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"It is about helping patients before problems occur."

In August 2019 the American Academy of Periodontology (AAP) organized a Best Evidence Consensus (BEC) about Phenotype Modification Therapy. What were its findings? We discussed with Prof. Kenneth Kornman and AAP president Dr. Richard Kao.

Phenotype Modification Therapy (PhMT) was the overall topic of the Best Evidence Consensus 2019. What does the term “phenotype” mean?
Dr. Kao:
Phenotype means what you see, but it’s also based on genetic factors. Asians for example have shorter roots and a different crown-to-root ratio. Their tissues are overall thinner compared to Caucasians, and they have more bone dehiscenses. They have different phenotypes. Minor gum disease, bone loss or attachment loss may have a greater impact in these patients.

And “phenotype modification” then means to change a thin phenotype into a thicker one?
Dr. Kao:
Yes. Because in case of implant placement or orthodontic treatment, patients with a thin phenotype,  for example thin buccal bone or thin soft tissues, are more prone to developing gingival recessions. These patients will benefit if we change the conditions and modify their phenotype to achieve sustainable results.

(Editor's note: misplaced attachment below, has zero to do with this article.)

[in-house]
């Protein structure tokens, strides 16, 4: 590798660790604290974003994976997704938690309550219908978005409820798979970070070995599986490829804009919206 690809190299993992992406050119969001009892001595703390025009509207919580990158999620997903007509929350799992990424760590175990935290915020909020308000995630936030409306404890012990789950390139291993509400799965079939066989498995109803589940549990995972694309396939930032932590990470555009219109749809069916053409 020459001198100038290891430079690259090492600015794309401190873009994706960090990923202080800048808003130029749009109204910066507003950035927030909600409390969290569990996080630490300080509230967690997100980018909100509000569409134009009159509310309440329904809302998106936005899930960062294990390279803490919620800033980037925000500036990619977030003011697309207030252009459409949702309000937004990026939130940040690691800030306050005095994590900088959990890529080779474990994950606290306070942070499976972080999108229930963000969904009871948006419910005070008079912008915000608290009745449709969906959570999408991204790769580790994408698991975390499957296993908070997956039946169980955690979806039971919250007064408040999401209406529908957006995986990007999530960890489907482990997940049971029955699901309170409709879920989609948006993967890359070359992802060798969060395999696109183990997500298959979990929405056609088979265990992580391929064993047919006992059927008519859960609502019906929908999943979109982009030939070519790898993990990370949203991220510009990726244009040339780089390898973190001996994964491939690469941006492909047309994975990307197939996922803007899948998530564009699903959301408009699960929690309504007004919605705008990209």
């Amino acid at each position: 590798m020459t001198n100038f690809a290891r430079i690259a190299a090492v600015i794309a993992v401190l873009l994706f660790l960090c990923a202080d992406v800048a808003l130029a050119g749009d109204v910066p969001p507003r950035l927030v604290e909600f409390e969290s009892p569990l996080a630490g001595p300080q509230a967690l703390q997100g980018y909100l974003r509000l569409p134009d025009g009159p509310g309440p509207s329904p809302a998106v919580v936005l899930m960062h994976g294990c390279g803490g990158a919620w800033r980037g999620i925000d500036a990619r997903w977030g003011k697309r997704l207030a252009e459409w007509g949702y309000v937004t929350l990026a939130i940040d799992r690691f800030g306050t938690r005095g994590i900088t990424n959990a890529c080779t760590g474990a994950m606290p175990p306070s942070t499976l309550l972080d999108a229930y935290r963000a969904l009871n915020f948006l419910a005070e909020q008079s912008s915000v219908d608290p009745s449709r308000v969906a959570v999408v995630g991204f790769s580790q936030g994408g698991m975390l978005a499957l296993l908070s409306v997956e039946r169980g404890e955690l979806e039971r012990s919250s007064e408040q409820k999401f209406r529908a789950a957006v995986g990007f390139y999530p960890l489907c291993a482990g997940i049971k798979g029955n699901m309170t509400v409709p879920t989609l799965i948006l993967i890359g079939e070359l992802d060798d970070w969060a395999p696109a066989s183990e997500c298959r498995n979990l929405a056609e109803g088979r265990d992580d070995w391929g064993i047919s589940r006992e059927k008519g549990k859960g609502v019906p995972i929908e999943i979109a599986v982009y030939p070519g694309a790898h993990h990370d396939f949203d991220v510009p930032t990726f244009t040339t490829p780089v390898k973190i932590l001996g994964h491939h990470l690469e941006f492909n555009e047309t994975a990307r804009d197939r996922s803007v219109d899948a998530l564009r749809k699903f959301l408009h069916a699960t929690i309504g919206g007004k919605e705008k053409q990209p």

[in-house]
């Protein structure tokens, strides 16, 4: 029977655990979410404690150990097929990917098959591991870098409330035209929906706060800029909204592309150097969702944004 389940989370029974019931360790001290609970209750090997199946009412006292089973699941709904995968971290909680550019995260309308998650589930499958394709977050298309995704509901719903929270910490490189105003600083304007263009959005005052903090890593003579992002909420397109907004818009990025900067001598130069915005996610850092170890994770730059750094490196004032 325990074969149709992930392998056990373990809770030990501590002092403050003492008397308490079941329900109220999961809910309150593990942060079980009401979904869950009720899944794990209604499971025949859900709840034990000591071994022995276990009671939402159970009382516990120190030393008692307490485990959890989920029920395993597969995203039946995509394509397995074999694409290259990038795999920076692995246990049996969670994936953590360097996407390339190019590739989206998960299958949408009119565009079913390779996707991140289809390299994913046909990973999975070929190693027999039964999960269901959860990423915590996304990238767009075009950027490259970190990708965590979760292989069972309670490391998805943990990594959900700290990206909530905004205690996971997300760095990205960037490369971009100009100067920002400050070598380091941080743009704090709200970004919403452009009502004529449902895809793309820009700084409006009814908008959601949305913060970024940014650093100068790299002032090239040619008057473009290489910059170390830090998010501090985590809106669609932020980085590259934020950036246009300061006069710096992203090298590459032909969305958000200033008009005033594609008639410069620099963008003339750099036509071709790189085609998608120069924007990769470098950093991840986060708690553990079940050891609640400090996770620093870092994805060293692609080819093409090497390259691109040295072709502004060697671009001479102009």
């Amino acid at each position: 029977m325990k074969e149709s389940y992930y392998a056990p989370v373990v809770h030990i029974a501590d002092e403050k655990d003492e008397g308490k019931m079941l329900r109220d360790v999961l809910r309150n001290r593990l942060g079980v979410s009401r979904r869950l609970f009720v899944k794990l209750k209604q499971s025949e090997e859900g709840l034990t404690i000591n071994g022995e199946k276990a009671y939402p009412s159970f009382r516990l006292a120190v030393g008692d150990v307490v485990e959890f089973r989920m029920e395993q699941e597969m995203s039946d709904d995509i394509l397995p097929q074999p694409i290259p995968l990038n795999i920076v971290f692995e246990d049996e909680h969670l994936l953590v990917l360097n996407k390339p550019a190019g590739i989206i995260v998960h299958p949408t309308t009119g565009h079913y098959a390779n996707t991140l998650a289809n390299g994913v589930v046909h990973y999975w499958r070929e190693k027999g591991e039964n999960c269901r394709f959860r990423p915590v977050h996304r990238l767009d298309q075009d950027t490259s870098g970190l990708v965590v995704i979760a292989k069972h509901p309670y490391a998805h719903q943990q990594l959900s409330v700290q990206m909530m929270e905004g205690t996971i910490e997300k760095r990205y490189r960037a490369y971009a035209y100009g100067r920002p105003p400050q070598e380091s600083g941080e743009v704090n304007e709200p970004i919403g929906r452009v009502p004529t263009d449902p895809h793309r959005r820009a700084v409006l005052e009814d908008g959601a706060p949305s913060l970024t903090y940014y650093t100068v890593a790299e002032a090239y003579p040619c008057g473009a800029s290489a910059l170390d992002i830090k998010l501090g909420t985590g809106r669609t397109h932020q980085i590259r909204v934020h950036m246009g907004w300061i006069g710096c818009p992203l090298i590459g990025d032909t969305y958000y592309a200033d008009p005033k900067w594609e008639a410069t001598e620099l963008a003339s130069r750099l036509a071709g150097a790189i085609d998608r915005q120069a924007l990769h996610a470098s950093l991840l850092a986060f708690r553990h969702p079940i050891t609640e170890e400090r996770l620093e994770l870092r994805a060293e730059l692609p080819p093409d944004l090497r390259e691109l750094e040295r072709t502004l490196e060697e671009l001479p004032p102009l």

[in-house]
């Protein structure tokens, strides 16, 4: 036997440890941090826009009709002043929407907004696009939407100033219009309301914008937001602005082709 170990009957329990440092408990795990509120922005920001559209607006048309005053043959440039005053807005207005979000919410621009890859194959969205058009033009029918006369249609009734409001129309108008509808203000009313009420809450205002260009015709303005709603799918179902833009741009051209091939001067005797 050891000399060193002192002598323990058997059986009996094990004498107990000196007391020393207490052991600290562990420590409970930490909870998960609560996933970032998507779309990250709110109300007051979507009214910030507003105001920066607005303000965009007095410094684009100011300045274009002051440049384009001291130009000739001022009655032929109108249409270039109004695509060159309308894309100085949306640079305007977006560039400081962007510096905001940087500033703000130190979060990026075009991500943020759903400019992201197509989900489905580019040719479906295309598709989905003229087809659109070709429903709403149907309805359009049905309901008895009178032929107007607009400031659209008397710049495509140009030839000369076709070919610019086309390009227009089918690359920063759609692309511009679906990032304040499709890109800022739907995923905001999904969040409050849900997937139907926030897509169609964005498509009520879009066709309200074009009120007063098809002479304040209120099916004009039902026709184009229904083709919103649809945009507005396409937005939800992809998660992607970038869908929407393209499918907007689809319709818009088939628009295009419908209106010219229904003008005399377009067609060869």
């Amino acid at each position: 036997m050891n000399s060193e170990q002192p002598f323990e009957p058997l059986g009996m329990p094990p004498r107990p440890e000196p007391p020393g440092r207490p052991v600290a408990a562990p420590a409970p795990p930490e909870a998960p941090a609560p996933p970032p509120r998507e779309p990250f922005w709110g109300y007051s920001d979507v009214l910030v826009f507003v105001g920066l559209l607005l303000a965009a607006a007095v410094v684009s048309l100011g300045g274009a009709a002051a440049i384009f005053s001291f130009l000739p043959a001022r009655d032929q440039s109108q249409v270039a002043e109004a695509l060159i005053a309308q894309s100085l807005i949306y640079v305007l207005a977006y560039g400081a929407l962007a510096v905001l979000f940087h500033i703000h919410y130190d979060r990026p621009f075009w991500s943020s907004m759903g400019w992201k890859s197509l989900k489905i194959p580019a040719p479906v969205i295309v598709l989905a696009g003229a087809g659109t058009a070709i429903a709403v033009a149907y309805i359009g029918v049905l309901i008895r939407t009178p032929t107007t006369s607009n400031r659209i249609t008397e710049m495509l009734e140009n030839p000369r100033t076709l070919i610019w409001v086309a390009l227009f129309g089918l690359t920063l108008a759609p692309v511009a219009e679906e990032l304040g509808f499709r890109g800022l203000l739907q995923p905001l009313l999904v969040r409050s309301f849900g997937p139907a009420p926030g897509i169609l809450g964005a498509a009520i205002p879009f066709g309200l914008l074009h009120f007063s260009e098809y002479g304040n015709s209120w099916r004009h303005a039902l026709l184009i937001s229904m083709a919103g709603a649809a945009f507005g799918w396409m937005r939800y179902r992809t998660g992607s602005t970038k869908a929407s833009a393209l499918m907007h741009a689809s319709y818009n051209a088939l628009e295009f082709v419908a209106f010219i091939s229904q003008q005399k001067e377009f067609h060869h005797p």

Prof. Kornman: I agree. Phenotype Modification Therapy is about recognizing patients’ individual situations and helping them before problems occur. We see this as an important area to focus on for the future. 

The starting point for the BEC is to determine where there is a true clinical need. If there is a need, how are clinicians managing those needs today? The BEC process produces summaries of evidence and clinical experiences that are currently available to help increase confidence in certain specific clinical applications. We are certainly broadening the ability of our clinicians to help more patients live well longer.

You discussed several indications, where PhMT could benefit patients. Which indications were these?
Dr. Kao: